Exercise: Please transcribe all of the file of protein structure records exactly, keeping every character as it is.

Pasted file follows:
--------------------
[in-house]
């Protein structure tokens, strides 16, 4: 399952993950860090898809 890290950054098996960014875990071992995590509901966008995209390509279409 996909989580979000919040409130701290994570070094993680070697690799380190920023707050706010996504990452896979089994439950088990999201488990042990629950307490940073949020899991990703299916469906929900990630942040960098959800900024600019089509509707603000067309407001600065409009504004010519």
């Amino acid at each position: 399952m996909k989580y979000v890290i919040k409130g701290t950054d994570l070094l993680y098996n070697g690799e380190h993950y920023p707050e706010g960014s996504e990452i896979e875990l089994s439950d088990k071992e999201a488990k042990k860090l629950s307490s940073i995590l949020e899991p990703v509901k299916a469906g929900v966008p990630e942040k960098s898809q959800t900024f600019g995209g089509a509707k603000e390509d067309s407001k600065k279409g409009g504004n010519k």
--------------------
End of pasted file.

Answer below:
[in-house]
């Protein structure tokens, strides 16, 4: 399952993950860090898809 890290950054098996960014875990071992995590509901966008995209390509279409 996909989580979000919040409130701290994570070094993680070697690799380190920023707050706010996504990452896979089994439950088990999201488990042990629950307490940073949020899991990703299916469906929900990630942040960098959800900024600019089509509707603000067309407001600065409009504004010519």
């Amino acid at each position: 399952m996909k989580y979000v890290i919040k409130g701290t950054d994570l070094l993680y098996n070697g690799e380190h993950y920023p707050e706010g960014s996504e990452i896979e875990l089994s439950d088990k071992e999201a488990k042990k860090l629950s307490s940073i995590l949020e899991p990703v509901k299916a469906g929900v966008p990630e942040k960098s898809q959800t900024f600019g995209g089509a509707k603000e390509d067309s407001k600065k279409g409009g504004n010519k």